Off-label Use of Testosterone and Growth-hormone Preparations

Michael S. Irwig, MD, FACE and Maria Fleseriu, MD, FACE

An all-too-common scenario is that a middle-aged man or woman goes to a “men’s health” or anti-aging clinic to seek treatment for decreased sexual desire, fatigue, or weight gain. Blood tests may be ordered for those patients who may be prescribed testosterone and/or human-growth hormone in addition to other hormones. In most cases, the individual actually does not have a medical disease that requires testosterone or growth hormone. This article will highlight the risks (not to mention costs) of taking off-label and unnecessary testosterone and growth hormone.

Low testosterone in men

Testosterone levels vary throughout the day and can drop to low levels even in healthy men with no signs or symptoms. This is why at least two confirmed tests that show low levels of testosterone are needed to diagnose male hypogonadism, the term for low production of testosterone. Common causes of low testosterone are obesity, inadequate sleep or opiate pain medications. Less common conditions are diseases related to the testicles or pituitary gland, which sits at the base of the brain.

"Before taking either testosterone or growth hormone, patients should be under the care of an endocrinologist who can perform a careful evaluation and recommend treatment only if medically indicated."

Treatment with testosterone

Testosterone treatment should be reserved only for men with consistently low testosterone levels. For men who are obese, weight loss is recommended, as weight loss does not have any bad side effects and can help improve overall health, energy, blood pressure and cholesterol levels. Weight loss usually increases and may normalize testosterone levels.

Risks of testosterone therapy

Testosterone replacement causes the body’s own factory of testosterone (the testicles) to stop working and can result in smaller testicles that stop making sperm—a concern for men interested in having a biological child. Other possible side effects of testosterone include acne, high blood pressure, drop in good cholesterol (high density lipoprotein (HDL)) and high red blood cell count. Long-term side effects of testosterone have not been well studied, so other possible risks may exist.

Growth hormone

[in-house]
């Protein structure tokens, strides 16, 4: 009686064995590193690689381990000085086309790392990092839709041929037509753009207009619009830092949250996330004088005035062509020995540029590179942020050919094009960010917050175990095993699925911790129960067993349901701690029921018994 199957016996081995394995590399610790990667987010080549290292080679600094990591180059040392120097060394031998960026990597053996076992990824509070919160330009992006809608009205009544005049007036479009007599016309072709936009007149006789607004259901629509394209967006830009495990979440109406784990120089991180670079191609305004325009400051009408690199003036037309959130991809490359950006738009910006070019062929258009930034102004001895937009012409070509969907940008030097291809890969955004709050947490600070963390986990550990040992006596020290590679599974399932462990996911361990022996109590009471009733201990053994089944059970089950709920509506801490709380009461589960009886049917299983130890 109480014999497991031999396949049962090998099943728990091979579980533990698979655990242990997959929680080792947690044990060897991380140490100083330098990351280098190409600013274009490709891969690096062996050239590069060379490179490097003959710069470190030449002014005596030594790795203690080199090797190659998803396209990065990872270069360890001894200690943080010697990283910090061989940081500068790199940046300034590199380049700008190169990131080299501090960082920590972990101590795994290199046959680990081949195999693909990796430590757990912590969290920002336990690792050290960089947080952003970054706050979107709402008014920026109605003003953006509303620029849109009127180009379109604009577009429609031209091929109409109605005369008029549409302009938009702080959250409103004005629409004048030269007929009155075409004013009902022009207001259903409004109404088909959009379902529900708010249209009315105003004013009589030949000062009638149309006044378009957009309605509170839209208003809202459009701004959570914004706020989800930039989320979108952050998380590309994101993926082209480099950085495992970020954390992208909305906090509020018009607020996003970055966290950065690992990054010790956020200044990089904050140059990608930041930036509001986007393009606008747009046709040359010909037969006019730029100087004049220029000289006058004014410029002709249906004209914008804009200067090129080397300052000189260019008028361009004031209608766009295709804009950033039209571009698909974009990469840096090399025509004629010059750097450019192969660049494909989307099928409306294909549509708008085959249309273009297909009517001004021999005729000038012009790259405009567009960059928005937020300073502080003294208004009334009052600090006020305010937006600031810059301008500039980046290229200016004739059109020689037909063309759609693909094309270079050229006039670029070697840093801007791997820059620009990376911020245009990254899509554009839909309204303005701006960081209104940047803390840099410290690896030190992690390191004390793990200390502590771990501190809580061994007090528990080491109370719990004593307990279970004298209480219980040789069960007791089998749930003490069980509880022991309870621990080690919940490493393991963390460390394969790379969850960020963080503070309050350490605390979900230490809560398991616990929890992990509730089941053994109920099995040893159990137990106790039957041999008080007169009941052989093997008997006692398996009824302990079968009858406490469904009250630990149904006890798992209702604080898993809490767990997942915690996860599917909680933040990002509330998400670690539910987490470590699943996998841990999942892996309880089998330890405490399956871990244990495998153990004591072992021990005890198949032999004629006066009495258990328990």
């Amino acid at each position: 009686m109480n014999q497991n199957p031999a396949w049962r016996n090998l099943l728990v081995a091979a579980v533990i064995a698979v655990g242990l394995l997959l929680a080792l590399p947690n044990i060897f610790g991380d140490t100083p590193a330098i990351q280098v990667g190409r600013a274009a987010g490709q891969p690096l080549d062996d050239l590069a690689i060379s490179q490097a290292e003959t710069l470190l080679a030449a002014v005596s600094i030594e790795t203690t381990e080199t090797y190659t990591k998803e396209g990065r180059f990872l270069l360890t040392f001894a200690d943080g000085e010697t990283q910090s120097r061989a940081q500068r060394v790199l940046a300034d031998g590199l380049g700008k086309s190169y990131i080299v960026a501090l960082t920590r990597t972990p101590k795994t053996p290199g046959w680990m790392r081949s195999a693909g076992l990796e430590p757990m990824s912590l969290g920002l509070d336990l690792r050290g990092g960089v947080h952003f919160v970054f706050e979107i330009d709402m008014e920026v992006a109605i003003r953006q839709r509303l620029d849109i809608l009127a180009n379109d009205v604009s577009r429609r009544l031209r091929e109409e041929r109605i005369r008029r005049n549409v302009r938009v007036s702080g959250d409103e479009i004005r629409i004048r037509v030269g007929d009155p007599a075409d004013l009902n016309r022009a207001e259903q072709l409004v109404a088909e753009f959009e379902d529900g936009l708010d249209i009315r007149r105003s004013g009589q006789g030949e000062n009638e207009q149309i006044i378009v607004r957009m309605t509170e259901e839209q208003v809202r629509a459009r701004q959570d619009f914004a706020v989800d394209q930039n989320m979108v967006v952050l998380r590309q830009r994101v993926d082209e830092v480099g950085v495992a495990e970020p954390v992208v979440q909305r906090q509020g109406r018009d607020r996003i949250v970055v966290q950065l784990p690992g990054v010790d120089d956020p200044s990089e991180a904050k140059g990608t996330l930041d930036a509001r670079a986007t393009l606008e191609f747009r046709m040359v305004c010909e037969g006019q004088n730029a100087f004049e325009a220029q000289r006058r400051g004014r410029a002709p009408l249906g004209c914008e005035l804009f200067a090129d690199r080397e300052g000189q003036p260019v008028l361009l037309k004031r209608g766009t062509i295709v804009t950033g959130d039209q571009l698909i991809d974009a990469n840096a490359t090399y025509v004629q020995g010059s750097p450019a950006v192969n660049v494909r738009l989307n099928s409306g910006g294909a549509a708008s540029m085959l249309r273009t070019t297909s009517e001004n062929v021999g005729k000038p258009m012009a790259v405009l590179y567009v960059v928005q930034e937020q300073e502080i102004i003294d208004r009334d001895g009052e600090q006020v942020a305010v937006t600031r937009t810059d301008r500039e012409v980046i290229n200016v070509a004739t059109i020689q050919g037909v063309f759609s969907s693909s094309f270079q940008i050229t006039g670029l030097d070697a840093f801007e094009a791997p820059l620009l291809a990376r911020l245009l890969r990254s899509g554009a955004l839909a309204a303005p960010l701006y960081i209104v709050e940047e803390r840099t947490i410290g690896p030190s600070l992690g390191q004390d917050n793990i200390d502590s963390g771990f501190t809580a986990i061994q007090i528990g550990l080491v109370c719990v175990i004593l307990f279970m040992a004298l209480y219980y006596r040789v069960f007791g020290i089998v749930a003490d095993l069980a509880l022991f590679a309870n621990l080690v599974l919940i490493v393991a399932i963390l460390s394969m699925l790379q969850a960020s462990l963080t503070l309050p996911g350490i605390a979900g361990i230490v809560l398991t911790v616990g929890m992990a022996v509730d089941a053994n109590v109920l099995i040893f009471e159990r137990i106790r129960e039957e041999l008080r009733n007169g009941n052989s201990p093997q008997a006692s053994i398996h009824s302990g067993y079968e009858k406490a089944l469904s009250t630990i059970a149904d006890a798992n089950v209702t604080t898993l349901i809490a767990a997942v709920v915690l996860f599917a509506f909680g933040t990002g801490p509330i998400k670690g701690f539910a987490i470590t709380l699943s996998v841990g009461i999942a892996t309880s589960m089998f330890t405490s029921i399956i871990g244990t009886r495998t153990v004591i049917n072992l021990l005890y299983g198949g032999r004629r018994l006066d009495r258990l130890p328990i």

Growth hormone is a protein produced in the anterior pituitary gland; its secretion, controlled mainly by hypothalamic (brain) hormones, is usually in pulses, higher at night and stimulated by exercise, trauma and sleep. Production of growth hormone starts to decrease around middle age and declines thereafter.

Symptoms of growth-hormone deficiency — decreased muscle mass, increased fat tissue, fatigue, decreased concentration — can mimic aging, thus explaining increased interest in growth hormone as “the fountain of youth.” Since growth hormone levels vary throughout the day, sporadic measurement is not useful. Insulin growth factor-1 (IGF-1) is an integrated measurement of growth hormone secretion, but values must be adjusted for age. Low values can suggest growth hormone deficiency. However, values can be falsely low in patients with obesity and those taking oral estrogen.

Growth hormone replacement in adults remains controversial and may be offered only to patients with confirmed growth hormone deficiency after rigorous growth-hormone stimulation testing. The decision to treat should be individualized after thoughtful clinical judgement with a careful evaluation of benefits and risks of treatment.

Treatment with growth hormone

Unfortunately, growth hormone and growth hormone “stimulants” are increasingly used off-label among athletes trying to improve athletic performance and older adults to slow or reverse aging. Although the body’s growth hormone and IGF-1 secretion decrease with aging, older adults with age-adjusted low IGF-1 levels and no history of pituitary or hypothalamic disease do not benefit from growth hormone administration. Some studies have found a change in body composition but no significant improvements in cholesterol, triglycerides, bone density or capacity for exercise. Furthermore, if taken but not needed, growth hormone treatment in older adults can lead to a variety of side effects, including but not limited to fluid retention, headaches, joint pain, breast enlargement, hyperglycemia or diabetes and carpal tunnel syndrome. Additionally, growth hormone treatment is very expensive, likely thousands of dollars per month depending on dose, without calculating the costs of possible associated complications.

The use of growth hormone to enhance performance in athletes or for anti-aging is illegal in the United States and has neither a scientific nor ethical basis.


Before taking either testosterone or growth hormone, patients should be under the care of an endocrinologist who can perform a careful evaluation and recommend treatment only if medically indicated.